Sheen’s ‘Anger Management’ Declines Sharply in Week Two

by | July 7, 2012 at 9:33 AM | Charlie Sheen, TV News

Charlie Sheen in "Anger Management" (Photo: FX)

Ratings fell by more than a third for Charlie Sheen’s new FX sitcom “Anger Management” in its second week.

The new episode that aired this past Thursday (July 5) at 9:30 p.m./8:30c (Episode 3 of the just-introduced series) drew 3.37 million total viewers and 1.71 million viewers in the target demo, adults 18-49.

By comparison, the series’ premiere a week earlier at 9 p.m./8c drew 5.47 million total viewers and 2.65 million in the demo, according to FX, which released this latest Nielsen data late on Friday.

The losses break down this way: Total viewers decreased by 38 percent (or 2.1 million viewers not watching “Anger Management” in Week Two who watched in Week One — a significant amount) and the demo viewership fell 35 percent (a loss of 940,000). FX also noted that an episode airing at 9 p.m./8c this past Thursday — a repeat of Episode 2 seen a week earlier — drew 2.2 million total viewers and 1.08 million in the demo.

Watch the premiere episode of Charlie Sheen’s “Anger Management”:

What to make of these losses? A couple of things:

1) They may, in fact, be an accurate reflection of how viewers feel about “Anger Management” and, in all likelihood, Charlie himself. This is the usual reason why ratings fall — people decide they don’t like a show after sampling it in Week One. And “Anger Management” got so much publicity in advance of its premiere that an extra, perhaps atypical amount of sampling was undertaken by people who didn’t return for Week Two.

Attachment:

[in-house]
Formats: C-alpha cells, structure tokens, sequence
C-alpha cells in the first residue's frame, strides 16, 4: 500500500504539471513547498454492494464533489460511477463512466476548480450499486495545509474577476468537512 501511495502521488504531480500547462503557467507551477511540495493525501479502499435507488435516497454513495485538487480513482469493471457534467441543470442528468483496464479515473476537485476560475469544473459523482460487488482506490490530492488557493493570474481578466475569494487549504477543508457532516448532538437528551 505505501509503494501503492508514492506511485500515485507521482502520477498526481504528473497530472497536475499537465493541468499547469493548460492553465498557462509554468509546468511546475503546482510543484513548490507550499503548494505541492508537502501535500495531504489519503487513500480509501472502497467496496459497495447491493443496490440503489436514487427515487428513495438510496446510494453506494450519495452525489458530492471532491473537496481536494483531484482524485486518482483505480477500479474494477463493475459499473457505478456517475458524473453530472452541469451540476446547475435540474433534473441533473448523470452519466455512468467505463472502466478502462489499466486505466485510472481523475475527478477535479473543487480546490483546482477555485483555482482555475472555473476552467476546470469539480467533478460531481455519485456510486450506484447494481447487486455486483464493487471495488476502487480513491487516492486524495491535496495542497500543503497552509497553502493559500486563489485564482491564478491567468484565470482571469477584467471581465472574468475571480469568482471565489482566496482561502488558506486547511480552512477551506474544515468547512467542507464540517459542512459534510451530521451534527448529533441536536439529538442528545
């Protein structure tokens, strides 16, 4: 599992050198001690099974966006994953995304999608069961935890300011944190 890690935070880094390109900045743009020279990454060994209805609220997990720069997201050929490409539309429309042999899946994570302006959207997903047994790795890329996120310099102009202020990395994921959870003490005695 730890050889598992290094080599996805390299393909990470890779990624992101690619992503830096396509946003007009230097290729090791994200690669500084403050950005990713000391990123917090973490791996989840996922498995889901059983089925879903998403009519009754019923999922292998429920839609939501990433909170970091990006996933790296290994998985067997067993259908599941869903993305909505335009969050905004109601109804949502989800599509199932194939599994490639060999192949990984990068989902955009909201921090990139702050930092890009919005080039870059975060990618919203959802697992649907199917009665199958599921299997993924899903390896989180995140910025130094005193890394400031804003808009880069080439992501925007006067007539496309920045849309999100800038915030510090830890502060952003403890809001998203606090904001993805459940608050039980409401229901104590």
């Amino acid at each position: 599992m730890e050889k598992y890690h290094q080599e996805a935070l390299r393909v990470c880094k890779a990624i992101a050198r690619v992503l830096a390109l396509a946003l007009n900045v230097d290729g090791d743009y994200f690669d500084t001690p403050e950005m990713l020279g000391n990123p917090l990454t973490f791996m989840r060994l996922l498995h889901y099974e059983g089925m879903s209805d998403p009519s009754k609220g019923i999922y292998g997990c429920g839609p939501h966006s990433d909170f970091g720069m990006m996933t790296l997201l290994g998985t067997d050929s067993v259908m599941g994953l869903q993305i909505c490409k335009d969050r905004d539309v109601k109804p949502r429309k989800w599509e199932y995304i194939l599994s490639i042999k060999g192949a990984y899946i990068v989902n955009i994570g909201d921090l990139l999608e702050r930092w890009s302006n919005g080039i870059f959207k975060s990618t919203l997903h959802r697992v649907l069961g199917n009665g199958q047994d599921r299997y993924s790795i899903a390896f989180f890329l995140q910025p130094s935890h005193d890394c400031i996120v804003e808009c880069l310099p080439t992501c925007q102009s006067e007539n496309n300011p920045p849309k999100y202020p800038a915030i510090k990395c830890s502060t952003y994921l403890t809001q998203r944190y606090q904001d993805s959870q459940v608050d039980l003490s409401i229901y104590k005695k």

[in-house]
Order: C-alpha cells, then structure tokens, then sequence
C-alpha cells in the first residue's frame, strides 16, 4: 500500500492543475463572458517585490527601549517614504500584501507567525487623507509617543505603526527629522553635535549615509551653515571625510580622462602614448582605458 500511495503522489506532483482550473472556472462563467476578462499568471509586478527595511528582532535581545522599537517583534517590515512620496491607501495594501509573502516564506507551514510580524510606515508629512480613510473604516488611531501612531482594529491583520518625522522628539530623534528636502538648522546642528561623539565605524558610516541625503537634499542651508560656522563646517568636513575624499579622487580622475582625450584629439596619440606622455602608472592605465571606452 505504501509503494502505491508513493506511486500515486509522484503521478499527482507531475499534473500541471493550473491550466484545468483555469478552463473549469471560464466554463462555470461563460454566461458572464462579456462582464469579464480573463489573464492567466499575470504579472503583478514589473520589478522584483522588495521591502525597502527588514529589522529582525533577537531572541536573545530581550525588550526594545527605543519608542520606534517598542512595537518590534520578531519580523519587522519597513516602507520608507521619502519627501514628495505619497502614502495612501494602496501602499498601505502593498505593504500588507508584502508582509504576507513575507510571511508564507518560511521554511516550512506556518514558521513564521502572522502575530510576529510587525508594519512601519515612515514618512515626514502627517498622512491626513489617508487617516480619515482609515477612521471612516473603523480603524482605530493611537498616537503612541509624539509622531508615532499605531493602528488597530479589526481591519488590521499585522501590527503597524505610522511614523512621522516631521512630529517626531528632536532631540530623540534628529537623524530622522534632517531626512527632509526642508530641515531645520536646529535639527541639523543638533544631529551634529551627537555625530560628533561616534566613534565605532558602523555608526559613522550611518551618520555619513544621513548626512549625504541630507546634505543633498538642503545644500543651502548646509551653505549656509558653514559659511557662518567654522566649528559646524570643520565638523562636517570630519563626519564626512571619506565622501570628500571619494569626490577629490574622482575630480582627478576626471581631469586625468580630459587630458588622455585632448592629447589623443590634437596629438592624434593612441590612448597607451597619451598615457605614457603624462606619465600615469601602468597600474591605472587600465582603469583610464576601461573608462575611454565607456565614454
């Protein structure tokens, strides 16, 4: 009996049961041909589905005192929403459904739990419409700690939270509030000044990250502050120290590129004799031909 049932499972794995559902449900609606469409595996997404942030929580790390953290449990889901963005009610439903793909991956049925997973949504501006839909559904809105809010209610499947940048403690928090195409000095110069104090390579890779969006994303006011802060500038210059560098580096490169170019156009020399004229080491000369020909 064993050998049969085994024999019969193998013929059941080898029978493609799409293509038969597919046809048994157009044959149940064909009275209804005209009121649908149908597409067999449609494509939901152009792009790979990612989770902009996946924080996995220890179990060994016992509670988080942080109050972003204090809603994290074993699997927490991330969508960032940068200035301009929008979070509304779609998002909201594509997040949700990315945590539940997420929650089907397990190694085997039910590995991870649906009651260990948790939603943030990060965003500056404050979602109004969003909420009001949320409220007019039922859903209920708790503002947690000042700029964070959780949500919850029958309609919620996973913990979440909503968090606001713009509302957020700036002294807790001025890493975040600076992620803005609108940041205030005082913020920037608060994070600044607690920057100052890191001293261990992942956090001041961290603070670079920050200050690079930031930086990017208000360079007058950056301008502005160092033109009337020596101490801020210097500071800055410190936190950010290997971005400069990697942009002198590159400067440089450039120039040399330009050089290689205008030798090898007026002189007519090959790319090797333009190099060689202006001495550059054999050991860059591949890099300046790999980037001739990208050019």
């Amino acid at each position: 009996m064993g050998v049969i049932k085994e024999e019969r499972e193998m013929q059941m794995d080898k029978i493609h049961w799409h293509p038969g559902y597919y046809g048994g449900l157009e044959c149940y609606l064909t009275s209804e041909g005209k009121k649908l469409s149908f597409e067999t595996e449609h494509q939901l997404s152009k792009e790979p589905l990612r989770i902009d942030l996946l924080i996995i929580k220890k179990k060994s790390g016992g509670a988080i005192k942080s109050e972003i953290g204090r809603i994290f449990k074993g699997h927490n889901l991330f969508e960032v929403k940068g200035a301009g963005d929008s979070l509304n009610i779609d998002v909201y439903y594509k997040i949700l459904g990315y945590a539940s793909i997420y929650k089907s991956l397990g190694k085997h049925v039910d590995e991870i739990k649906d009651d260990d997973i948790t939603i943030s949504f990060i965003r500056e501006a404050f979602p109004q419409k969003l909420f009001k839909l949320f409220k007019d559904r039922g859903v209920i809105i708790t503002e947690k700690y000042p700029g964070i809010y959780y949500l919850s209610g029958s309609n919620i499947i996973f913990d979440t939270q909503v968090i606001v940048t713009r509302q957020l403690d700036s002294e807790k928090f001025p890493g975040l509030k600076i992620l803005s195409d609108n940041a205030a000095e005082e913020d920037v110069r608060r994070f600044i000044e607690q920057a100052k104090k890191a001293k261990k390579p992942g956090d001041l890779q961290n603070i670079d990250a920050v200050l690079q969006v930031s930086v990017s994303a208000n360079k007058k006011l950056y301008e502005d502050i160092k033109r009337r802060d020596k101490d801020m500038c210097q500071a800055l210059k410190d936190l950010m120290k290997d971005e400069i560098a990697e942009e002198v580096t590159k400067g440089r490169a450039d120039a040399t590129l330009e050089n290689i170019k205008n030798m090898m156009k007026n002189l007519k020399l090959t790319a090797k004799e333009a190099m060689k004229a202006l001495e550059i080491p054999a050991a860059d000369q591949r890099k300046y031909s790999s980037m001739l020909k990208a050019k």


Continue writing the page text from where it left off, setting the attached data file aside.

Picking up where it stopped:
2) On the subject of Charlie: Certainly, he worked hard to spearhead the promotion campaign leading up to the premiere. He turned up on the cover of Rolling Stone and on various talk shows in which he talked sheepishly about his famous public meltdown in 2011, and expressed regret for his behavior and the statements he made back then. And yet, while acting contrite, he was also trying to hold on, somewhat, to his “bad boy” image too. It’s not an easy task trying to balance those two images in the court of public opinion. Who knows? Maybe a number of people who saw him on this “Contrition Tour” weren’t buying it.

3) More likely, however, the ratings drop may have had more to do with the way this episode was scheduled: First and foremost, it was July 5 — a Thursday in a week in which a national holiday fell smack in the middle of the week. We suspect many people were otherwise diverted from watching TV this past Thursday night. Plus, the airing of this original episode following a repeat episode strikes us as an odd scheduling move. Usually, this kind of scheduling works the other way around — with the new episode preceding the repeat from last week. We suggest FX try switching ‘em up next Thursday.

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